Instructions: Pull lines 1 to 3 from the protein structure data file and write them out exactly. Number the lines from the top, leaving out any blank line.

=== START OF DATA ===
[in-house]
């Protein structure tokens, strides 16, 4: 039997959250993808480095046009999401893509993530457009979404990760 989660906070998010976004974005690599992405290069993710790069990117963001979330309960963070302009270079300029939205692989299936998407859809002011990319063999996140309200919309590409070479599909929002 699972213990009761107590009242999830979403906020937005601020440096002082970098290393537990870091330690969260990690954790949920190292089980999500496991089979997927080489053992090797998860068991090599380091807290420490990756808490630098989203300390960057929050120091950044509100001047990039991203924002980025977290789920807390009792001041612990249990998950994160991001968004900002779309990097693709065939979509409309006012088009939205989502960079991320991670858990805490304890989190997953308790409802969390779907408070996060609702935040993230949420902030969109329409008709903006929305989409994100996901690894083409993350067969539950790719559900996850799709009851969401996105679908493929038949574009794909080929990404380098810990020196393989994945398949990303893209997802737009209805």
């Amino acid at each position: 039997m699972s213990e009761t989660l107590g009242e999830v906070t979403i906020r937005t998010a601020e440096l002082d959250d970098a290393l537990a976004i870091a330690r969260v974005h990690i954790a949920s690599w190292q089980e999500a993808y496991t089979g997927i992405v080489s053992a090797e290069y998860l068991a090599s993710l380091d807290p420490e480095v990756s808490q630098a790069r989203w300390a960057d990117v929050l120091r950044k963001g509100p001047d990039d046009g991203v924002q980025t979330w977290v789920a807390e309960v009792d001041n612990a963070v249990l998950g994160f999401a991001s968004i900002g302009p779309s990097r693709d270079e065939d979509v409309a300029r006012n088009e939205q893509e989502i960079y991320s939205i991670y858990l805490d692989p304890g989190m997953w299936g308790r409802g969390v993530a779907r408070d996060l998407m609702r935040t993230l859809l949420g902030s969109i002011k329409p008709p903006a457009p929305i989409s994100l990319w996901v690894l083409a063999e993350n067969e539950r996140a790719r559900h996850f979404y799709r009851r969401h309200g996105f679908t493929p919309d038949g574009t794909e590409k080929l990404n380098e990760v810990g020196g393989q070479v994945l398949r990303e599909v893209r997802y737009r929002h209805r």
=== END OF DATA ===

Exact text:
[in-house]
């Protein structure tokens, strides 16, 4: 039997959250993808480095046009999401893509993530457009979404990760 989660906070998010976004974005690599992405290069993710790069990117963001979330309960963070302009270079300029939205692989299936998407859809002011990319063999996140309200919309590409070479599909929002 699972213990009761107590009242999830979403906020937005601020440096002082970098290393537990870091330690969260990690954790949920190292089980999500496991089979997927080489053992090797998860068991090599380091807290420490990756808490630098989203300390960057929050120091950044509100001047990039991203924002980025977290789920807390009792001041612990249990998950994160991001968004900002779309990097693709065939979509409309006012088009939205989502960079991320991670858990805490304890989190997953308790409802969390779907408070996060609702935040993230949420902030969109329409008709903006929305989409994100996901690894083409993350067969539950790719559900996850799709009851969401996105679908493929038949574009794909080929990404380098810990020196393989994945398949990303893209997802737009209805």
């Amino acid at each position: 039997m699972s213990e009761t989660l107590g009242e999830v906070t979403i906020r937005t998010a601020e440096l002082d959250d970098a290393l537990a976004i870091a330690r969260v974005h990690i954790a949920s690599w190292q089980e999500a993808y496991t089979g997927i992405v080489s053992a090797e290069y998860l068991a090599s993710l380091d807290p420490e480095v990756s808490q630098a790069r989203w300390a960057d990117v929050l120091r950044k963001g509100p001047d990039d046009g991203v924002q980025t979330w977290v789920a807390e309960v009792d001041n612990a963070v249990l998950g994160f999401a991001s968004i900002g302009p779309s990097r693709d270079e065939d979509v409309a300029r006012n088009e939205q893509e989502i960079y991320s939205i991670y858990l805490d692989p304890g989190m997953w299936g308790r409802g969390v993530a779907r408070d996060l998407m609702r935040t993230l859809l949420g902030s969109i002011k329409p008709p903006a457009p929305i989409s994100l990319w996901v690894l083409a063999e993350n067969e539950r996140a790719r559900h996850f979404y799709r009851r969401h309200g996105f679908t493929p919309d038949g574009t794909e590409k080929l990404n380098e990760v810990g020196g393989q070479v994945l398949r990303e599909v893209r997802y737009r929002h209805r």